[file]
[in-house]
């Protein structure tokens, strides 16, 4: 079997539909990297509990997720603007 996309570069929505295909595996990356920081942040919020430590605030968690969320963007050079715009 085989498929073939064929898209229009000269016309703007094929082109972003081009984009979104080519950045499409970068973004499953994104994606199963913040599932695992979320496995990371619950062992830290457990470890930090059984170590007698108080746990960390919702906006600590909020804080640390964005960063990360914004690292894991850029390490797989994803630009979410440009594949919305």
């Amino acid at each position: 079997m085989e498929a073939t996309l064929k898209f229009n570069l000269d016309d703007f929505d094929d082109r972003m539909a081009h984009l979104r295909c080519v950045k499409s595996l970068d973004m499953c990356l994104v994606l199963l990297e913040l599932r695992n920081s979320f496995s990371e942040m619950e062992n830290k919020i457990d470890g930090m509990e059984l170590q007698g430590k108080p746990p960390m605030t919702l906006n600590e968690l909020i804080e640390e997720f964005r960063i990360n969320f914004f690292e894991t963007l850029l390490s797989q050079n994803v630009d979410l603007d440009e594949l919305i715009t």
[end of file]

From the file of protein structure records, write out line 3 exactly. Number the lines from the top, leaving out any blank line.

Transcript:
């Amino acid at each position: 079997m085989e498929a073939t996309l064929k898209f229009n570069l000269d016309d703007f929505d094929d082109r972003m539909a081009h984009l979104r295909c080519v950045k499409s595996l970068d973004m499953c990356l994104v994606l199963l990297e913040l599932r695992n920081s979320f496995s990371e942040m619950e062992n830290k919020i457990d470890g930090m509990e059984l170590q007698g430590k108080p746990p960390m605030t919702l906006n600590e968690l909020i804080e640390e997720f964005r960063i990360n969320f914004f690292e894991t963007l850029l390490s797989q050079n994803v630009d979410l603007d440009e594949l919305i715009t």